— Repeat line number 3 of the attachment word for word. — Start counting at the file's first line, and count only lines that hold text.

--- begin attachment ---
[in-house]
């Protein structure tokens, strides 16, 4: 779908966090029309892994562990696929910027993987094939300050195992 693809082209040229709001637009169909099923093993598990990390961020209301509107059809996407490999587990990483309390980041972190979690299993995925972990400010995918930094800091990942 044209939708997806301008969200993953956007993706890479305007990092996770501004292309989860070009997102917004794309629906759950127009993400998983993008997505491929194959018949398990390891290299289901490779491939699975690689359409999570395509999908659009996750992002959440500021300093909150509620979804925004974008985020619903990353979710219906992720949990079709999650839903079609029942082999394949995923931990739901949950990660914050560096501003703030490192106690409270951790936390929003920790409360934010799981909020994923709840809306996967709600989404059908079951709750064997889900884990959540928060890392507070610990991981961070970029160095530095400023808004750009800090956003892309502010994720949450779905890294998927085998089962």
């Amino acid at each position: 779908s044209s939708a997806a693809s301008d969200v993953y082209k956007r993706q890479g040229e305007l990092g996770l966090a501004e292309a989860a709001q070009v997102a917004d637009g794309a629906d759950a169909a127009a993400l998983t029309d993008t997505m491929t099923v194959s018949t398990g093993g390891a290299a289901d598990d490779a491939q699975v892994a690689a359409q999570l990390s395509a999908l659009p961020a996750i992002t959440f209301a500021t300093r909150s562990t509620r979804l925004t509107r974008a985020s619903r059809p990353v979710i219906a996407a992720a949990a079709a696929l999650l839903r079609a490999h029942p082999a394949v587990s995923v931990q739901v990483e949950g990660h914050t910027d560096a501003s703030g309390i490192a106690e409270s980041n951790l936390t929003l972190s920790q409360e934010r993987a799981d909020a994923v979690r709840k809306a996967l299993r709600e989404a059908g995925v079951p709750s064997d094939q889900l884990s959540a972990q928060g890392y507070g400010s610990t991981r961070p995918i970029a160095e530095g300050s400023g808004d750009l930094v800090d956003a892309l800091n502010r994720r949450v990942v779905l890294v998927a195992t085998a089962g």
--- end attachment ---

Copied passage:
């Amino acid at each position: 779908s044209s939708a997806a693809s301008d969200v993953y082209k956007r993706q890479g040229e305007l990092g996770l966090a501004e292309a989860a709001q070009v997102a917004d637009g794309a629906d759950a169909a127009a993400l998983t029309d993008t997505m491929t099923v194959s018949t398990g093993g390891a290299a289901d598990d490779a491939q699975v892994a690689a359409q999570l990390s395509a999908l659009p961020a996750i992002t959440f209301a500021t300093r909150s562990t509620r979804l925004t509107r974008a985020s619903r059809p990353v979710i219906a996407a992720a949990a079709a696929l999650l839903r079609a490999h029942p082999a394949v587990s995923v931990q739901v990483e949950g990660h914050t910027d560096a501003s703030g309390i490192a106690e409270s980041n951790l936390t929003l972190s920790q409360e934010r993987a799981d909020a994923v979690r709840k809306a996967l299993r709600e989404a059908g995925v079951p709750s064997d094939q889900l884990s959540a972990q928060g890392y507070g400010s610990t991981r961070p995918i970029a160095e530095g300050s400023g808004d750009l930094v800090d956003a892309l800091n502010r994720r949450v990942v779905l890294v998927a195992t085998a089962g």